Authorities in China's Karamay City in the Xinjiang region, home to a significant number of Muslims, have declared public buses off-limits to people sporting long beards and Islamic clothing.
Some human rights groups have described the measure as "racist and discriminatory."
The ban was imposed during a wave of clashes and violence between government forces and local people and will be enforced until August 20 due to a major athletics event being hosted, the BBC reported on August 6.
Local authorities said the order applies to "five types of commuters." These are those who wear veils, head scarves, a loose-fit coat called jilbab, and any clothing with the crescent moon and star, as well as those sporting long beards.
China said the crescent moon and the star are symbols used by a group that wants to establish an independent state in north-west China called East Turkestan.
"Passengers who do not cooperate, particularly the 'five types of people,' will be reported to the police," the BBC quoted a report that appeared in a local newspaper, the Karamay Daily.
The report also said that authorities have warned passengers that they will be subject to bag inspections.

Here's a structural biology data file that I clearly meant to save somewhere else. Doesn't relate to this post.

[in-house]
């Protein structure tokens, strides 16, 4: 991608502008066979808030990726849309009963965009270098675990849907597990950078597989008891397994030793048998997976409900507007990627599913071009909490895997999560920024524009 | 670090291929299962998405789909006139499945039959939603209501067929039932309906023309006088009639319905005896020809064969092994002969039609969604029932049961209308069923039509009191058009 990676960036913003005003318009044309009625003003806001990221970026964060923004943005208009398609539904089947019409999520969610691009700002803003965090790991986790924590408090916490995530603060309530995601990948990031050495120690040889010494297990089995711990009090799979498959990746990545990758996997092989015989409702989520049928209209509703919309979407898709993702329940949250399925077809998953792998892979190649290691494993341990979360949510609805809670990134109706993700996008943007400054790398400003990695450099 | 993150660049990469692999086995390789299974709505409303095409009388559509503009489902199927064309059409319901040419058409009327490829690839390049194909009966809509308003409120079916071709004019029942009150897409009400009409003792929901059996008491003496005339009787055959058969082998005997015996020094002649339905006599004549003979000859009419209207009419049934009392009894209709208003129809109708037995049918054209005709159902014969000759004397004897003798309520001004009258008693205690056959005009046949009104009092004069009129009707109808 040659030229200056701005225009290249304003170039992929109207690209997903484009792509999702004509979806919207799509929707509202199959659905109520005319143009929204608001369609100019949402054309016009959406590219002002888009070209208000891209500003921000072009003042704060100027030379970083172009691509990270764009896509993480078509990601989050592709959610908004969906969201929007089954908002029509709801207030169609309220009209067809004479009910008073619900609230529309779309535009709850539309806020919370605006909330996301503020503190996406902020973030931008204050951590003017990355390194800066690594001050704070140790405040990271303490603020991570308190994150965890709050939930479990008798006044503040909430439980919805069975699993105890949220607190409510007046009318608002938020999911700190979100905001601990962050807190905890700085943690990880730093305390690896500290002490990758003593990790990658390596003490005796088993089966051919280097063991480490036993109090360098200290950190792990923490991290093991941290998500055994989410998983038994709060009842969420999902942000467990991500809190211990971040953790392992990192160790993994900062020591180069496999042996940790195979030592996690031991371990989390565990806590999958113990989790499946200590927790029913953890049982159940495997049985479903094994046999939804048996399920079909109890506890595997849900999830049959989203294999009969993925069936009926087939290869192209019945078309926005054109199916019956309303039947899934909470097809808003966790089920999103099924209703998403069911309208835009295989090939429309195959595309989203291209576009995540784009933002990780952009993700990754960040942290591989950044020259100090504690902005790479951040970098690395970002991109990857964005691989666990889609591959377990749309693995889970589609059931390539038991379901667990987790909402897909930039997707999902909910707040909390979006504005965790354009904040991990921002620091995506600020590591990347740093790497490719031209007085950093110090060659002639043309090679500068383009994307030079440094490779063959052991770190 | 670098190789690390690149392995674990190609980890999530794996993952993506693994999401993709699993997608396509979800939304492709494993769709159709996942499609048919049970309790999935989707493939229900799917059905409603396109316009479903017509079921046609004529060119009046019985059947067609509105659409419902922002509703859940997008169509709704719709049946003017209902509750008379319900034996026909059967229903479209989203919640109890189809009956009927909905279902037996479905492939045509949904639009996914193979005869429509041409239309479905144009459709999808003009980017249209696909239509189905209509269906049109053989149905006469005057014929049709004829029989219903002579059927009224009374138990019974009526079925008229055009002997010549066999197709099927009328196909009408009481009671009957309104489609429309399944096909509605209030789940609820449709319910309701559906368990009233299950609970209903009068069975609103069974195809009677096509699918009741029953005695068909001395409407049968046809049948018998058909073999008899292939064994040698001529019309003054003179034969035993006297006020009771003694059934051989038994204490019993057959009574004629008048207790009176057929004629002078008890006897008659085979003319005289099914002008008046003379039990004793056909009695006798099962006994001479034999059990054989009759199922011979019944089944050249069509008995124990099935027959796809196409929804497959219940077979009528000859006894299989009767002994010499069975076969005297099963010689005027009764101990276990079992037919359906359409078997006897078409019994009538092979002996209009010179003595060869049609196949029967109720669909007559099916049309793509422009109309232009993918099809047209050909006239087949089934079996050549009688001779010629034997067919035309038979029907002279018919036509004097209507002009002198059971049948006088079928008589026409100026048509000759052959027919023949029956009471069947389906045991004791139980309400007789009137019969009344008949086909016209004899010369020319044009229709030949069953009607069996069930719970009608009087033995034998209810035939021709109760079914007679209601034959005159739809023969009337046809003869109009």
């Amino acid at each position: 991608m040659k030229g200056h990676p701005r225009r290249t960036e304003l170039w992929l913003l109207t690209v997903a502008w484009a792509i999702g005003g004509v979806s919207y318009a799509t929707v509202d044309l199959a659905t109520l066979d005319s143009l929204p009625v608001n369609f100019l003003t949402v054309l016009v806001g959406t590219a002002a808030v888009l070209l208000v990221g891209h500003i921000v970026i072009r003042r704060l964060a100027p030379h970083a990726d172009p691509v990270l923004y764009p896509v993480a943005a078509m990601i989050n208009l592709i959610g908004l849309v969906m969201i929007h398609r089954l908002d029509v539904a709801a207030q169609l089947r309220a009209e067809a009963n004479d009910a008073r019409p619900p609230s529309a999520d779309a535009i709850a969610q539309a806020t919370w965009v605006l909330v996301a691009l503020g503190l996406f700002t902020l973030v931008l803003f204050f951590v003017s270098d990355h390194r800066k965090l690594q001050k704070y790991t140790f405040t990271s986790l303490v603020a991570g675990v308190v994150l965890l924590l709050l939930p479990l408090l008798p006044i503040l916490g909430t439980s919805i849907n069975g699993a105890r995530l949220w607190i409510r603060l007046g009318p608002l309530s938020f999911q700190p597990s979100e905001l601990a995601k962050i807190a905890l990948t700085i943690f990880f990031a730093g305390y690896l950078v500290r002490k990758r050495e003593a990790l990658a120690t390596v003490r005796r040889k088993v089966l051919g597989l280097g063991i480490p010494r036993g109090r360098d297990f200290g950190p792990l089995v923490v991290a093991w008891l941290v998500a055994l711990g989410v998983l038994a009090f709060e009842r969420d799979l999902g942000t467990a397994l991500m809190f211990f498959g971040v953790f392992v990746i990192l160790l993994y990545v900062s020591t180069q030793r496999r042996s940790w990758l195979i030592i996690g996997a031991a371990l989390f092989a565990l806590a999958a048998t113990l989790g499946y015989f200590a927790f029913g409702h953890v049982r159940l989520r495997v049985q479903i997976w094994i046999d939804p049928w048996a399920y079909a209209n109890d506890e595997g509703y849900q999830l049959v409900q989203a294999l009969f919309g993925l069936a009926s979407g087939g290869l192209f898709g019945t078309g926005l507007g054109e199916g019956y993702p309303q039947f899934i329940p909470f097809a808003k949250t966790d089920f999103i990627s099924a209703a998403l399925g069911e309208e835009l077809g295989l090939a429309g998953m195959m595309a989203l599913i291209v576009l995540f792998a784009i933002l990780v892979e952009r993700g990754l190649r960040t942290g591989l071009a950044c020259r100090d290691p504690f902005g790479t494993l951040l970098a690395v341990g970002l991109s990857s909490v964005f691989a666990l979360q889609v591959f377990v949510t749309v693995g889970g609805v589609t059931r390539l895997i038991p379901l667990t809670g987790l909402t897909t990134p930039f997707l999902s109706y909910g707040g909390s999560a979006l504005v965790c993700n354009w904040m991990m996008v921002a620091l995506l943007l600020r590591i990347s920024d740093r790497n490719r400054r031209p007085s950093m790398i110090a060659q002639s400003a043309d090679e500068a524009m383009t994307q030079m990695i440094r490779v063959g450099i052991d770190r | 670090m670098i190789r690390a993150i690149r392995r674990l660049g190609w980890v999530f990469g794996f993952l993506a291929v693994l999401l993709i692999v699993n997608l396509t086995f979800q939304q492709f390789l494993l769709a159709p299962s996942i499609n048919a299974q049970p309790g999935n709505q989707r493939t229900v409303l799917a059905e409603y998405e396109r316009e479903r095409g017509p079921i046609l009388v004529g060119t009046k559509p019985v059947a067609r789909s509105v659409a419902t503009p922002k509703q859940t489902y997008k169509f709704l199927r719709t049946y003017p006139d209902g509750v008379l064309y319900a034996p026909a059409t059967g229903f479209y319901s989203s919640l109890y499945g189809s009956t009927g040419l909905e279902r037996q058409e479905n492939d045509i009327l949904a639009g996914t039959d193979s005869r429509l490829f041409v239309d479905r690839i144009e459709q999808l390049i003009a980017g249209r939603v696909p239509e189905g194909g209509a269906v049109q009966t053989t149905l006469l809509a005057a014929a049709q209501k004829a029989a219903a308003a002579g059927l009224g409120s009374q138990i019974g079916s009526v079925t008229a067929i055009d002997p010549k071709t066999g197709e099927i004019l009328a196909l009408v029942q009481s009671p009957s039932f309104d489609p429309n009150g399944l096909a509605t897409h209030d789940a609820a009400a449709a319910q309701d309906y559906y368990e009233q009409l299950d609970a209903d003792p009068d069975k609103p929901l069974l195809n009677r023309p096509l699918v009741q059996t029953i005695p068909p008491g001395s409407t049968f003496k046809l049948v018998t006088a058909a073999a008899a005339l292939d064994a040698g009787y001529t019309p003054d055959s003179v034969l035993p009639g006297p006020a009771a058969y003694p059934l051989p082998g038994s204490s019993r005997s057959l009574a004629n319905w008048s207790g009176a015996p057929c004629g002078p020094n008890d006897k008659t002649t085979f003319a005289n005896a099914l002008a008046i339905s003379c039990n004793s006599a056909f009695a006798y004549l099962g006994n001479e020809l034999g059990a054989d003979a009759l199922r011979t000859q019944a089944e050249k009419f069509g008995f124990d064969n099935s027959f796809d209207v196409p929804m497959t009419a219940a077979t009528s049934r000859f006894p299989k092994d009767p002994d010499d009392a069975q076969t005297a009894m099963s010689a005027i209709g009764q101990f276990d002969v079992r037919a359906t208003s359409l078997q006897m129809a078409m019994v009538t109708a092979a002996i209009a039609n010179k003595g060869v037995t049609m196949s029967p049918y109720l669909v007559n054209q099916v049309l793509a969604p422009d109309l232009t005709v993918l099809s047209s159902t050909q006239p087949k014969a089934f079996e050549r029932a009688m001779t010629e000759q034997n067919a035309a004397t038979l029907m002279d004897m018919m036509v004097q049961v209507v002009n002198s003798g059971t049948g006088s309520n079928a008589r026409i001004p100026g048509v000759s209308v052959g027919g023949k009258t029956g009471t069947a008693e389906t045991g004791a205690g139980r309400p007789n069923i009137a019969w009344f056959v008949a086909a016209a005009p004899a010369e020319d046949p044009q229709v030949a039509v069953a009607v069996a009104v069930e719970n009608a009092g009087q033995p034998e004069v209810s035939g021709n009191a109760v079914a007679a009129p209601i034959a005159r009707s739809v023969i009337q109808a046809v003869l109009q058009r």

"The security measures will ensure social stability and protect the lives, property and safety of citizens of all races," according to the report.
Hundreds of people have died in violence over the past year in Xinjiang, home to the Turkic-speaking Muslim Uighur minority. Authorities blame the bloodshed on Uighur separatists.
This was not the first time authorities have imposed restrictions, which rights groups say limit the religious and cultural freedoms of Muslims in the country.
In July, the government enforced a ban on students and government staff from observing Holy Muslim month of Ramadan, while officials have also urged locals in Xinjiang to stop wearing Islamic veils.
Also in July, Xinjiang's capital Urumqi prohibited all bus passengers from carrying items such as cigarette lighters, yogurt and water in a bid said to thwart more bloodshed in the restive region.
The recent restrictions are "a typical discriminatory measure...which add to an increasing confrontation between Uighurs and Beijing," The National quoted Dilxat Raxit, a spokesperson for the exiled World Uyghur Congress, as saying.